Malina Hospice Why

Someone asked me recently why I chose hospice. I could see the sympathy in their eyes as they inquired. I have seen this look many times during my tenure as a hospice nurse.

It is the “oh poor you,” look that folks give when they think hospice is something that happened to me during my career, not something I chose. I love it when this happens because it gives me a chance to share my “hospice why.”

This story may be best told from the beginning.
My discovery of hospice was accidental. I worked an orthopedic unit and spent my days addressing post-surgical pain and putting on TED hose. It was good work. I enjoyed watching my patients improve with their knee and hip replacements, some of them having no pain in their joints for the first time in years!

I also help with other units, like a lot of nurses did when there was a need. One evening, I was floated to the hospice house unit. I am not going to project a false bravado; I was intimidated at the mere thought of covering this unit. I knew I would be the only nurse, and I also knew all the patients on that unit were very ill. I asked to go to a different unit. I had no hospice experience; surely someone else should go there. There was no one else, so I went. The departing nurse gave me the scoop. Be present, keep the patient free from pain and comfortable.
Check! It sounded a lot like what I was already doing. I would be fine. As the evening pressed into night, the patient that I was caring for took a turn.

He was different than he had been just an hour before. He looked to me with a question in his eye, but he had no words. I started to panic. I gave him some pain medication, and he relaxed but only a little. I began to panic further. That usually worked. I know I looked like a cartoon character circling the room as if the solution would see my confusion and jump out in front of me. I felt the urge that all nurses feel when they see their patient has a need.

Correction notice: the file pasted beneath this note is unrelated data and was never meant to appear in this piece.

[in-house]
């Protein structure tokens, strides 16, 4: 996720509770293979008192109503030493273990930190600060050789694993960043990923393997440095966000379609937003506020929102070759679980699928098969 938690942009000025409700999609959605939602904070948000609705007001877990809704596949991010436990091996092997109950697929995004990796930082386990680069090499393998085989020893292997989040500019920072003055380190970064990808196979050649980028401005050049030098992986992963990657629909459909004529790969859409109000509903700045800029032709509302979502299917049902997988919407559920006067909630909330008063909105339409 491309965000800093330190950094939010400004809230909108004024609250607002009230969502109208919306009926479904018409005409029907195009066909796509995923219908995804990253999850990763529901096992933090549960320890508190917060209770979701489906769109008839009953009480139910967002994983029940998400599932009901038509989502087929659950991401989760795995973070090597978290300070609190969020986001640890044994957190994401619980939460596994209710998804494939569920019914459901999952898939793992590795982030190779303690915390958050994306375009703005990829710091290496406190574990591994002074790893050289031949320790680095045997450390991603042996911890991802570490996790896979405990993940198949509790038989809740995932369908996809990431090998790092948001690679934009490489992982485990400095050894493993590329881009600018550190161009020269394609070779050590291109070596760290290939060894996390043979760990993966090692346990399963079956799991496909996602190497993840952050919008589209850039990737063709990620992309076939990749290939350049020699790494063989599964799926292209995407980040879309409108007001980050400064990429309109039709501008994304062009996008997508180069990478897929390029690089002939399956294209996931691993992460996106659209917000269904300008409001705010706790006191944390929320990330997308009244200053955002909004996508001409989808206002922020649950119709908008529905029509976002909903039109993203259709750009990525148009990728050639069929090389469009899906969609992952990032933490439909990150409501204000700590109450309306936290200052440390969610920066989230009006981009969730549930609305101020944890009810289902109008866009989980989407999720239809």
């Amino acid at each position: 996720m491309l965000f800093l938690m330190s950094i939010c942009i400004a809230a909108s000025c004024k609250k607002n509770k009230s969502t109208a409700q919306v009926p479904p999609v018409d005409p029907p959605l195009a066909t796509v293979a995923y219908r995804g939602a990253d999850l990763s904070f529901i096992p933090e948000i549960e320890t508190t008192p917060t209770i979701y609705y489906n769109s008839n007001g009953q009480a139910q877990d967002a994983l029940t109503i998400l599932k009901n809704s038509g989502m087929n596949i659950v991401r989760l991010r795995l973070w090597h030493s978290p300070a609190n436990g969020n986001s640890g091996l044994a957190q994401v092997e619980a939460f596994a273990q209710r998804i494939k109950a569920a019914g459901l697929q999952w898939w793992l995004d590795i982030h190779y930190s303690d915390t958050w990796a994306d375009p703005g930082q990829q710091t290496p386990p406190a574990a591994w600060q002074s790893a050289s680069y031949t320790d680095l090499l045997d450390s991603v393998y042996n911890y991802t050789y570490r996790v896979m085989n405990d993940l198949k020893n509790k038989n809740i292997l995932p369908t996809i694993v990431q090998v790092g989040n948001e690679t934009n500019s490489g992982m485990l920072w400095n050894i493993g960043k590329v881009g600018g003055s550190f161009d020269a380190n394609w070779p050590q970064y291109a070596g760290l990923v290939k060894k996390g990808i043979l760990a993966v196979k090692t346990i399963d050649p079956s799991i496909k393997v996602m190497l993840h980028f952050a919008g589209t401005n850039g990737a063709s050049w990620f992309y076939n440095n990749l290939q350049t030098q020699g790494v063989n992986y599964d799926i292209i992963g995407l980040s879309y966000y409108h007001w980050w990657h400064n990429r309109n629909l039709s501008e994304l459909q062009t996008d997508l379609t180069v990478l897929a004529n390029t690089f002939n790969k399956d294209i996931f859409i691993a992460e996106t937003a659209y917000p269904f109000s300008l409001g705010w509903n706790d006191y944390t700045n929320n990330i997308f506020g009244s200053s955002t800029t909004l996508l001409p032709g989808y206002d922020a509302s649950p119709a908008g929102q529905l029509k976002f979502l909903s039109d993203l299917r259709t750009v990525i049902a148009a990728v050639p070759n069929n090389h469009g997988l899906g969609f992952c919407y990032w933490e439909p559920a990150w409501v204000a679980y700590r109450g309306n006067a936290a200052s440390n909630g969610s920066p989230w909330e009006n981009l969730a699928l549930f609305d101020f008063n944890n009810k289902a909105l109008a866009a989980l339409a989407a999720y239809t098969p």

I wanted to help.

I wanted to fix it.

I wanted to make it all better.

What should I do?

How could I help him?

I sat next to him, placed his hand in mine, and spoke out loud to the man I knew could not talk back to me. I told him we would figure this out together. I told him that we had each other and that would have to get us through, but not to worry, we would get it. I was more talking for my benefit than his, but his body relaxed, and his face became calmer. His breathing became less labored and I realized that I had accidentally figured out what my patient needed.

He needed me.

I sat with his hand in mine for the next 4 hours. I sang to him. I talked to him about the size of his hands and wondered out loud what kind of life he had led and what kind of work he had done. I talked to him about how I was certain that a gentleman with such hands must be a kind, strong, hard-working man. I talked to him about the fact I regretted that his family was not able to be with him on this night but not to fear, I would not leave him, and he was not alone on his journey. I thanked him for introducing himself to me without him ever saying a word to me.

Suddenly, he opened his eyes and made eye contact with me. I was startled at first and panic rushed through me once more, but this time his gaze calmed me. I thanked him. The corners of his mouth turned up and he stopped breathing. You would think that I would panic in that moment that my patient died, but I did not. At that moment, I realized that this lovely gentleman that never said one word to me had started me on my path in my work and in my life. He had given me the gift of hospice. The next day, I applied for an open hospice position and I have never regretted one single moment since. I have laughed. I have loved.

I have cried.

I have hurt.

I feel everything and I give my everything.

I asked my daughter how she felt about my new job some months into my new nursing career and she responded that I cried more but that I laughed more and smiled more too. The gifts I received from that wonderful man that day are larger than their sum. I have learned how to be a better person for myself, my family and my friends. Hospice was my gift.

Everyday, I work to share that amazing gift with the world.

Pictured is Malina with her beautiful family.